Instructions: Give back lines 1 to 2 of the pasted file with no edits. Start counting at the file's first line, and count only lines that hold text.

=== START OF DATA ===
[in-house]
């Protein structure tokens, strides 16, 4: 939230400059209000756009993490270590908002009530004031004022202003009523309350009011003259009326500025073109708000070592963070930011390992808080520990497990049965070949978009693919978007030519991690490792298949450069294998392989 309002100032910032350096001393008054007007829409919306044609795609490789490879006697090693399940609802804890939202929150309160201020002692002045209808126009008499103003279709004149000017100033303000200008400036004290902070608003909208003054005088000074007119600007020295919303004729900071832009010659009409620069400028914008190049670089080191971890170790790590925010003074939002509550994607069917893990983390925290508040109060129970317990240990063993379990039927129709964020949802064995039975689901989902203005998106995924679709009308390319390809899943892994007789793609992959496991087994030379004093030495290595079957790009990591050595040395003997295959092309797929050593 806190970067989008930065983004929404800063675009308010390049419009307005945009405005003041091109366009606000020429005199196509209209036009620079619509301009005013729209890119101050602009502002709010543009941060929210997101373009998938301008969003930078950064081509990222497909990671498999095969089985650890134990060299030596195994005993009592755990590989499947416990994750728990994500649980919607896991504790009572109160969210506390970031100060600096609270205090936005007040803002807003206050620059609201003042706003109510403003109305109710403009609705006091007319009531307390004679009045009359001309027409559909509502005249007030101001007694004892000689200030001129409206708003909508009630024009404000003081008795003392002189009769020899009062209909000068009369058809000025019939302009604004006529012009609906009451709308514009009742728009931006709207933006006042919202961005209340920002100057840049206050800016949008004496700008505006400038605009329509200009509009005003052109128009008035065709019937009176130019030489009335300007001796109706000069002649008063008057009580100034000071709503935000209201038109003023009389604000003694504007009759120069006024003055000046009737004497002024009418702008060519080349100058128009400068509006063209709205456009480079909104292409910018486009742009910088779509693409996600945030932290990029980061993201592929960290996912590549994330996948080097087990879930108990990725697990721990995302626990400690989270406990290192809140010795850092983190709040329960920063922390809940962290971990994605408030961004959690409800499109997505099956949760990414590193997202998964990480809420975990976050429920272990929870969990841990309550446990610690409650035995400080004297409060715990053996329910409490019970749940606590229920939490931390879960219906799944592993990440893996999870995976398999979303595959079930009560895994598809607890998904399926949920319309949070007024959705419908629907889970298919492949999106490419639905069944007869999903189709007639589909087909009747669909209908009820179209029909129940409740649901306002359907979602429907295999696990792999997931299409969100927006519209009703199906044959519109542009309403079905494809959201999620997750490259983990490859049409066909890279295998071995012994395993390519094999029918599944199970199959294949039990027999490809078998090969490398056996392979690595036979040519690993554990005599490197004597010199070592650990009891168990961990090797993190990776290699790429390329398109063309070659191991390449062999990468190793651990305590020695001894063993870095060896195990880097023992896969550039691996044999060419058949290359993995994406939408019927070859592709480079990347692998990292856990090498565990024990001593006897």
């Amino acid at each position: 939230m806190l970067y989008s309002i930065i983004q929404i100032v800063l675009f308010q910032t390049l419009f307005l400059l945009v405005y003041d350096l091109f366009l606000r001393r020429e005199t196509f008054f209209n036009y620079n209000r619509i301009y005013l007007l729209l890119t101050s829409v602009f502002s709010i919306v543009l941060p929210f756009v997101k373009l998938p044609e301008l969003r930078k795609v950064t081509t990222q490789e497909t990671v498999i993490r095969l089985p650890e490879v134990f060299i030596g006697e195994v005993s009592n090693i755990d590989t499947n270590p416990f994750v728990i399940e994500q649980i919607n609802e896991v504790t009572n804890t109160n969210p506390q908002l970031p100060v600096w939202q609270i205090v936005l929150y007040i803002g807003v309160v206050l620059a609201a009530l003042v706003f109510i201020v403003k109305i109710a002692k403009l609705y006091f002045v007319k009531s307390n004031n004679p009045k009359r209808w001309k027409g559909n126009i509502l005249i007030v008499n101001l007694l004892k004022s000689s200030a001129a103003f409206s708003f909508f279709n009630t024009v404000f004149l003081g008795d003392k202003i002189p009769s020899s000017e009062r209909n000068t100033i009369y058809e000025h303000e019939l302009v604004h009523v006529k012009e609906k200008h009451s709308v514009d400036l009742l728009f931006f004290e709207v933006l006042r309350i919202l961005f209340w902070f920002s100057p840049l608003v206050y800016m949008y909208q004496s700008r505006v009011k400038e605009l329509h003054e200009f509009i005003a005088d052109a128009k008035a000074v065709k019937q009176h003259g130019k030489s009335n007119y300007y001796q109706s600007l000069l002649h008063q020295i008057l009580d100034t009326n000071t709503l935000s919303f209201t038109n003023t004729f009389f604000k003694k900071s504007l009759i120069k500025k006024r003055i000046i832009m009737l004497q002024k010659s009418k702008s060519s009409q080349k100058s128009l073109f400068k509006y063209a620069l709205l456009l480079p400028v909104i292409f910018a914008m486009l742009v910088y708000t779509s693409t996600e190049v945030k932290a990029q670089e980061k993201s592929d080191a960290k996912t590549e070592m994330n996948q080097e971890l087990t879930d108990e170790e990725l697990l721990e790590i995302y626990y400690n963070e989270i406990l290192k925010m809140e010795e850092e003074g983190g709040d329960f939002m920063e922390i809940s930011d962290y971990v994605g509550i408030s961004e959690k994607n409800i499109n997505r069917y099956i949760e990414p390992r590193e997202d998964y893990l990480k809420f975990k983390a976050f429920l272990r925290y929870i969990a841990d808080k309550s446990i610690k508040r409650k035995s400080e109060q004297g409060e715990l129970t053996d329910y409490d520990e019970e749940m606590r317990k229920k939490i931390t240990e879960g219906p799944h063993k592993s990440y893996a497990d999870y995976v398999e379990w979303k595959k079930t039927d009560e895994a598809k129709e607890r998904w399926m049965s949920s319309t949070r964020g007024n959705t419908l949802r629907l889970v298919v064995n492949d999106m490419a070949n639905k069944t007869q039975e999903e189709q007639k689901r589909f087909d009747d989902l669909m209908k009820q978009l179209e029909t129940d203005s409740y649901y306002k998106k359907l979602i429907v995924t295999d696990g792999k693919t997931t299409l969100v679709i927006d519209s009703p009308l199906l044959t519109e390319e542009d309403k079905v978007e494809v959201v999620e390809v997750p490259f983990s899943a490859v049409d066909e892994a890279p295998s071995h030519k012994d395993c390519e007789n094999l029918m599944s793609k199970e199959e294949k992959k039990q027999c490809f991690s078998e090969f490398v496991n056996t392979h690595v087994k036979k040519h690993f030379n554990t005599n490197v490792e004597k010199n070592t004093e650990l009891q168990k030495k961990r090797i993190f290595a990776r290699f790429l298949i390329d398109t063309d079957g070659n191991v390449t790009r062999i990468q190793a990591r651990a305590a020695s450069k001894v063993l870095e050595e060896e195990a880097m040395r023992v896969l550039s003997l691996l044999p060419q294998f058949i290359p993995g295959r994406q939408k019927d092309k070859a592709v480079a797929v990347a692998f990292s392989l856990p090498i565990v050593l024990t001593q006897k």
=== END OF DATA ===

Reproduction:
[in-house]
């Protein structure tokens, strides 16, 4: 939230400059209000756009993490270590908002009530004031004022202003009523309350009011003259009326500025073109708000070592963070930011390992808080520990497990049965070949978009693919978007030519991690490792298949450069294998392989 309002100032910032350096001393008054007007829409919306044609795609490789490879006697090693399940609802804890939202929150309160201020002692002045209808126009008499103003279709004149000017100033303000200008400036004290902070608003909208003054005088000074007119600007020295919303004729900071832009010659009409620069400028914008190049670089080191971890170790790590925010003074939002509550994607069917893990983390925290508040109060129970317990240990063993379990039927129709964020949802064995039975689901989902203005998106995924679709009308390319390809899943892994007789793609992959496991087994030379004093030495290595079957790009990591050595040395003997295959092309797929050593 806190970067989008930065983004929404800063675009308010390049419009307005945009405005003041091109366009606000020429005199196509209209036009620079619509301009005013729209890119101050602009502002709010543009941060929210997101373009998938301008969003930078950064081509990222497909990671498999095969089985650890134990060299030596195994005993009592755990590989499947416990994750728990994500649980919607896991504790009572109160969210506390970031100060600096609270205090936005007040803002807003206050620059609201003042706003109510403003109305109710403009609705006091007319009531307390004679009045009359001309027409559909509502005249007030101001007694004892000689200030001129409206708003909508009630024009404000003081008795003392002189009769020899009062209909000068009369058809000025019939302009604004006529012009609906009451709308514009009742728009931006709207933006006042919202961005209340920002100057840049206050800016949008004496700008505006400038605009329509200009509009005003052109128009008035065709019937009176130019030489009335300007001796109706000069002649008063008057009580100034000071709503935000209201038109003023009389604000003694504007009759120069006024003055000046009737004497002024009418702008060519080349100058128009400068509006063209709205456009480079909104292409910018486009742009910088779509693409996600945030932290990029980061993201592929960290996912590549994330996948080097087990879930108990990725697990721990995302626990400690989270406990290192809140010795850092983190709040329960920063922390809940962290971990994605408030961004959690409800499109997505099956949760990414590193997202998964990480809420975990976050429920272990929870969990841990309550446990610690409650035995400080004297409060715990053996329910409490019970749940606590229920939490931390879960219906799944592993990440893996999870995976398999979303595959079930009560895994598809607890998904399926949920319309949070007024959705419908629907889970298919492949999106490419639905069944007869999903189709007639589909087909009747669909209908009820179209029909129940409740649901306002359907979602429907295999696990792999997931299409969100927006519209009703199906044959519109542009309403079905494809959201999620997750490259983990490859049409066909890279295998071995012994395993390519094999029918599944199970199959294949039990027999490809078998090969490398056996392979690595036979040519690993554990005599490197004597010199070592650990009891168990961990090797993190990776290699790429390329398109063309070659191991390449062999990468190793651990305590020695001894063993870095060896195990880097023992896969550039691996044999060419058949290359993995994406939408019927070859592709480079990347692998990292856990090498565990024990001593006897």